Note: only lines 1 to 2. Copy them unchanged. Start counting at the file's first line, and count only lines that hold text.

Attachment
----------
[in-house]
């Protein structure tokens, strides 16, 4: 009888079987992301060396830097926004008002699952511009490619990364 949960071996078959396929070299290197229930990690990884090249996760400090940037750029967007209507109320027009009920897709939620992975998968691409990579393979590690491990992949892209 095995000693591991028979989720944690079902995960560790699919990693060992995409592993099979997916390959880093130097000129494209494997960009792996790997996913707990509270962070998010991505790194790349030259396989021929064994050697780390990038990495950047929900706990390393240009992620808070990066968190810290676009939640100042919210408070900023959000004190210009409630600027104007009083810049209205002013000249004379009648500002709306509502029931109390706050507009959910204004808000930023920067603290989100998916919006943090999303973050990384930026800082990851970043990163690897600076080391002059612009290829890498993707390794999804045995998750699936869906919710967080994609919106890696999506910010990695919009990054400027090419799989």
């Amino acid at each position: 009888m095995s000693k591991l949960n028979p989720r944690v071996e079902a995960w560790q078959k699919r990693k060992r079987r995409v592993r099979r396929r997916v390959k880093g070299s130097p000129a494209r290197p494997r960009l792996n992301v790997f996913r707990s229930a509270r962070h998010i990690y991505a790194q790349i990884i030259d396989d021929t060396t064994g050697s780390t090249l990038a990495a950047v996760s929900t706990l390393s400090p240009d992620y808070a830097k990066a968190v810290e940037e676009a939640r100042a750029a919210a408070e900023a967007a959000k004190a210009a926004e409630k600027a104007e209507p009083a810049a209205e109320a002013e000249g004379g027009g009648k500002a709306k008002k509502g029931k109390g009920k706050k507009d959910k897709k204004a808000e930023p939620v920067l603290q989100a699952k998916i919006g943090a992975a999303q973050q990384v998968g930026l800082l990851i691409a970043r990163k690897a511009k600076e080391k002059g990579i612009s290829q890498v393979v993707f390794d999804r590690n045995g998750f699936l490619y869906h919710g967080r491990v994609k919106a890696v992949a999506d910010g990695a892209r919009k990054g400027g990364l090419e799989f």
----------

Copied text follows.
[in-house]
């Protein structure tokens, strides 16, 4: 009888079987992301060396830097926004008002699952511009490619990364 949960071996078959396929070299290197229930990690990884090249996760400090940037750029967007209507109320027009009920897709939620992975998968691409990579393979590690491990992949892209 095995000693591991028979989720944690079902995960560790699919990693060992995409592993099979997916390959880093130097000129494209494997960009792996790997996913707990509270962070998010991505790194790349030259396989021929064994050697780390990038990495950047929900706990390393240009992620808070990066968190810290676009939640100042919210408070900023959000004190210009409630600027104007009083810049209205002013000249004379009648500002709306509502029931109390706050507009959910204004808000930023920067603290989100998916919006943090999303973050990384930026800082990851970043990163690897600076080391002059612009290829890498993707390794999804045995998750699936869906919710967080994609919106890696999506910010990695919009990054400027090419799989």